The two debaters today will discuss what all this means. One of them will argue why this is not in line with bitcoin’s values and why this may even hurt bitcoin’s adoption. The other will argue that adoption of a new money necessitates such coercion, and this will give the little guys the same kind of opportunity as sophisticated financiers in getting involved with bitcoin.

    If you’re into crypto and like to hear two sides of the story, be sure to also check out our previous episodes. We’ve featured some of the best known thinkers in the crypto space.

    If you would like to debate or want to nominate someone, please DM me at @blockdebate on Twitter.

    Please note that nothing in our podcast should be construed as financial advice.

    Source of select items discussed in the debate (and supplemental material):


    Full text of El Salvador Bitcoin Law (3-minute read): https://freopp.org/el-salvadors-bitcoin-law-full-proposed-english-text-9a2153ad1d19Bitcoin Beach in El Salvador: https://www.bitcoinbeach.com/How the community custodial wallet works on Bitcoin Beach, explained in another podcast: https://stephanlivera.com/episode/279/Explanation of how Strike uses a private instance of the Lightning Network: https://twitter.com/AdrianoFeria/status/1411344200390557701

    Guest bios:

    George Selgin is a senior fellow and director of the Center for Monetary and Financial Alternatives at the Cato Institute and professor emeritus of economics at the University of Georgia.

    Yves is the founder of 2B4CH, a Bitcoin Think Tank and Industry Advocacy Group in Switzerland. He also writes about Bitcoin and crypto for the Swiss business magazine Bilan as well as the daily Swiss newspaper Le Temps.

    • 1 hr 43 min
    Motion: Algo and fractional stablecoins are flawed (Bennett Tomlin vs. Sam Kazemian)

    Motion: Algo and fractional stablecoins are flawed (Bennett Tomlin vs. Sam Kazemian)

    Guests:

    Bennett Tomlin (twitter.com/bennetttomlin)
    Sam Kazemian (twitter.com/samkazemian)


    Host:

    Richard Yan (twitter.com/gentso09)




    Today’s motion is “Algo and fraction stablecoins are flawed.”

    A good stablecoin can sustainably hold its peg, and recover quickly from a premium or discount. This is a basic requirement for stablecoins. 

    An obvious design is the bank coin model, where coins are backed 1-to-1 by fiat. But this creates a single point of failure and incurs compliance overhead. 

    Hence MakerDAO, which made a smart contract driven stablecoin, and is de-coupled from the banking system. But it requires over-collateralization. 

    So new designs popped up and tried to make the next capital-efficient stablecoin to allow under-collateralization, with innovative collateral adjustment mechanisms. We call these algorithmic and fractional stablecoins.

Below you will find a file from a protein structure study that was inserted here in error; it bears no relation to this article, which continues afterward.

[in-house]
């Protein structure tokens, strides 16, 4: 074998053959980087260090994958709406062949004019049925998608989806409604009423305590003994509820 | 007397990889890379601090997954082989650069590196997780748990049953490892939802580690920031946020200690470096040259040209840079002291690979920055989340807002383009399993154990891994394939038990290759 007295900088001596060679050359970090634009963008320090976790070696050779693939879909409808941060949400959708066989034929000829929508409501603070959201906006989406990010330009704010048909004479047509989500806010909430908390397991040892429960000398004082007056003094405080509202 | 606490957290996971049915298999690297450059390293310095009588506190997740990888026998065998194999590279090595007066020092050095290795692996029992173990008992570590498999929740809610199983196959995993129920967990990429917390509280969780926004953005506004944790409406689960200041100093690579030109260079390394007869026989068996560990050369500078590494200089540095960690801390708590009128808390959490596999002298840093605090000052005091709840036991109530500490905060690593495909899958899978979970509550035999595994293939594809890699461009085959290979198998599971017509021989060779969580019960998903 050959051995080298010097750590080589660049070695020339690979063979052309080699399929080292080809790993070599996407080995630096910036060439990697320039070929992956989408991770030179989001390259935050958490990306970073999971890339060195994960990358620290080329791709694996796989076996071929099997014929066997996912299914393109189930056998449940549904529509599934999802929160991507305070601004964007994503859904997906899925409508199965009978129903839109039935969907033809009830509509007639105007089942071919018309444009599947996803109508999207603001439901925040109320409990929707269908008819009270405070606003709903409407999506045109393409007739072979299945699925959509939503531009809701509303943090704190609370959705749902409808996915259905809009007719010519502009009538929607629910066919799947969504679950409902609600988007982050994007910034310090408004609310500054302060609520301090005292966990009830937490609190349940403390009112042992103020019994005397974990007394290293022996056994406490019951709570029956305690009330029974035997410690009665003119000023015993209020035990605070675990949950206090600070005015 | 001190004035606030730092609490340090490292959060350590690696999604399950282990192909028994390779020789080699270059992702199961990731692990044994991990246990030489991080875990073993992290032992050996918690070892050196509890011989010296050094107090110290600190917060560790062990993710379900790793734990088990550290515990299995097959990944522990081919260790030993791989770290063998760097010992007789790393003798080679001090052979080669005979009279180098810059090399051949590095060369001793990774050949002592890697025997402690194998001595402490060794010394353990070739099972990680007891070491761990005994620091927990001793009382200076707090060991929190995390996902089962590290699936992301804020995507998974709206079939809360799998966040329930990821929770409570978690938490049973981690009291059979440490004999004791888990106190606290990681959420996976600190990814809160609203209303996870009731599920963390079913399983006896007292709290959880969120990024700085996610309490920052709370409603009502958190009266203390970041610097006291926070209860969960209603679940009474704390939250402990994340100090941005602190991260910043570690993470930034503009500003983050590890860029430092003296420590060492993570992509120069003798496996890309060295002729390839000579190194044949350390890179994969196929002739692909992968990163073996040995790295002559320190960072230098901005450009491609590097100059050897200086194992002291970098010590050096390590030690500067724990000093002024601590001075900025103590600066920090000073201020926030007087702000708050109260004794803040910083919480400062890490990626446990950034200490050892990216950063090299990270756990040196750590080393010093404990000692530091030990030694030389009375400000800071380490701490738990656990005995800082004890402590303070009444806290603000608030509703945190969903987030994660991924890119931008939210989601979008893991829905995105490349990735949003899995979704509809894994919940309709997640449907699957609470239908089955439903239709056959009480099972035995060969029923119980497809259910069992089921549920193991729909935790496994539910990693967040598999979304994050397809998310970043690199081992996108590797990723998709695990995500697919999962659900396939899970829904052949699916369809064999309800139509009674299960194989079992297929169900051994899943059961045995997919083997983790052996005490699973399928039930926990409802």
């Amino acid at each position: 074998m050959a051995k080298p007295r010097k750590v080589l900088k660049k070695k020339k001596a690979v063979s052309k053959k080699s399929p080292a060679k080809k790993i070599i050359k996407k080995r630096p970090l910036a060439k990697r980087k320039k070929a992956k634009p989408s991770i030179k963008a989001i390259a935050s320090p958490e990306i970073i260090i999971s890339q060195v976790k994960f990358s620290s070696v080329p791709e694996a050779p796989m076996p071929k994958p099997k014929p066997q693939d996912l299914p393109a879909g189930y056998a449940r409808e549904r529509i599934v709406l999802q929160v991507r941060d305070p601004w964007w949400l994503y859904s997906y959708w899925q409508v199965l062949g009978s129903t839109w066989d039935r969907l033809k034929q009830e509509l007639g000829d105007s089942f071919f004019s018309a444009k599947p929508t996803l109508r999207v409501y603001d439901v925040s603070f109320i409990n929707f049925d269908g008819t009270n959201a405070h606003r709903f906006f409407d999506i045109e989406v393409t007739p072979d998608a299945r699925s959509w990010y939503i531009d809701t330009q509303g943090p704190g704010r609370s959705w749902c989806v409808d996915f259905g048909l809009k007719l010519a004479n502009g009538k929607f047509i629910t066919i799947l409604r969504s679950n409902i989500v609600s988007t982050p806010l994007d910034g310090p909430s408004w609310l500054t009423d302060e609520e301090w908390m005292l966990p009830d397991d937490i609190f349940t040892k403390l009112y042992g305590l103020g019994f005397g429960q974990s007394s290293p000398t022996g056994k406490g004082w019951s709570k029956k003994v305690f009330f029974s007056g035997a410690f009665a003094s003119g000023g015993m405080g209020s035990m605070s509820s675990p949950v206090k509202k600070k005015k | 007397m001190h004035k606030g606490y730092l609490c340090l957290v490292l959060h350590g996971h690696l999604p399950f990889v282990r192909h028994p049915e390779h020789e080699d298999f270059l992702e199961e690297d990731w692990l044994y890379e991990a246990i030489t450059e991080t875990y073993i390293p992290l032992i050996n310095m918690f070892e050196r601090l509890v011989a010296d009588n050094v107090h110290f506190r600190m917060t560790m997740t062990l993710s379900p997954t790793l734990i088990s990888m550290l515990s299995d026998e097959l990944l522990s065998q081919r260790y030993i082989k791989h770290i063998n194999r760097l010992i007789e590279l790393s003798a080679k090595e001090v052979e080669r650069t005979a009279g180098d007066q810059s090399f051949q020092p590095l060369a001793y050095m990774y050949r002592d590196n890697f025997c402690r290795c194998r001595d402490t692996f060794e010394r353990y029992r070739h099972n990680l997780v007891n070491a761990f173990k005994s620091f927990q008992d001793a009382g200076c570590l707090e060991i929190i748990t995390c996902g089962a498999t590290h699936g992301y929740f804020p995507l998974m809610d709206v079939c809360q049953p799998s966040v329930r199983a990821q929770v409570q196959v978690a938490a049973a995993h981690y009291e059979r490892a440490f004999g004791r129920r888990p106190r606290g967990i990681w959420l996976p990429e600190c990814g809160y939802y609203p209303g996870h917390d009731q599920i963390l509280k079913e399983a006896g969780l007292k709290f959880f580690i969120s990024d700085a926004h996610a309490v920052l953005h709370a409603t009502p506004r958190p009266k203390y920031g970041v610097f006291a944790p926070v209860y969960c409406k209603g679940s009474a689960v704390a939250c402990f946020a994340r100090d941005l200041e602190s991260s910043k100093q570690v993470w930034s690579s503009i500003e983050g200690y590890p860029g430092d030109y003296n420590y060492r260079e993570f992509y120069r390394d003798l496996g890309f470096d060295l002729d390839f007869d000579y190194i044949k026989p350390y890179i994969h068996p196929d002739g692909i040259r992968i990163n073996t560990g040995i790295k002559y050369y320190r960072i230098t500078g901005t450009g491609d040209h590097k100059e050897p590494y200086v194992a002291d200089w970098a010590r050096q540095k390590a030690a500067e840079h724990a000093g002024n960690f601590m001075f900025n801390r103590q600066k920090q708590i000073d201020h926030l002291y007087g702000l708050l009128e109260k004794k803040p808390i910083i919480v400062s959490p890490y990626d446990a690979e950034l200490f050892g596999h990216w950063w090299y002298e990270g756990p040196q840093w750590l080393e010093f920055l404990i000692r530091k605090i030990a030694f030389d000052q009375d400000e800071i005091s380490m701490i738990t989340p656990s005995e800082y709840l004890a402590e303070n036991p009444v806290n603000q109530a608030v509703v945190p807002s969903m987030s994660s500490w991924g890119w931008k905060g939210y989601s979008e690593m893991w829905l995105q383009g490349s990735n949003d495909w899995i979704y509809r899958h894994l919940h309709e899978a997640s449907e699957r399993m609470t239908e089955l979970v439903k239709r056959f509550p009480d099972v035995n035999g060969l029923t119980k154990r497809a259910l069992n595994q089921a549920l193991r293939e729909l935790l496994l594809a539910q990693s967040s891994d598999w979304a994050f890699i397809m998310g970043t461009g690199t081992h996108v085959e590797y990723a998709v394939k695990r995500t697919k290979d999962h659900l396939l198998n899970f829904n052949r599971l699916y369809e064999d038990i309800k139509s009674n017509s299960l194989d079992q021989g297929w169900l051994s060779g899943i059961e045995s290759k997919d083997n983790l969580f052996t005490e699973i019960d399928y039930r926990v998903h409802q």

Historically, most of these coins failed to hold their pegs. Is there a fundamental problem? Or can these challenges be overcome?

    The two debaters today include the founder of an algo/fractional stablecoin that has been holding its peg relatively well since launch, that is about half a year, as well as a well-known critic of various stablecoins.

    If you’re into crypto and like to hear two sides of the story, be sure to also check out our previous episodes. We’ve featured some of the best known thinkers in the crypto space.

    If you would like to debate or want to nominate someone, please DM me at @blockdebate on Twitter.

    Please note that nothing in our podcast should be construed as financial advice.

    Source of select items discussed in the debate (and supplemental material):


    Dragonfly research on FRAX stablecoin: https://medium.com/dragonfly-research/a-visual-explanation-of-frax-bcce72c1730fBennett Tomlin article on FEI stablecoin: https://bennettftomlin.substack.com/p/fei-protocol-analysis-last-reminderFrax stablecoin: https://frax.finance/Bennett Tomlin blog (mostly crypto): https://bennettftomlin.substack.com/Maker DAO's Black Thursday: https://medium.com/@whiterabbit_hq/black-thursday-for-makerdao-8-32-million-was-liquidated-for-0-dai-36b83cac56b6

    Guest bios:

    Bennett Tomlin regularly publishes articles about fraud in the crypto space via his blog. His dayjob is data scientist and fraud investigator in the pharmacy benefits area.

    Sam Kazemian is cofounder and CEO of Frax Finance, a stablecoin project that brands itself as the world's first "fractional-algorithmic" stablecoin. Sam also started Everipedia, the first decentralized online encyclopedia on the blockchain.

    • 1 hr 16 min
    Motion: Security is about maximizing the minimum set of colluding miners (Anatoly Yakovenko vs. Dankrad Feist)

    Motion: Security is about maximizing the minimum set of colluding miners (Anatoly Yakovenko vs. Dankrad Feist)

    Guests:

    Anatoly Yakovenko (twitter.com/aeyakovenko)
    Dankrad Feist (twitter.com/dankrad)
    Host: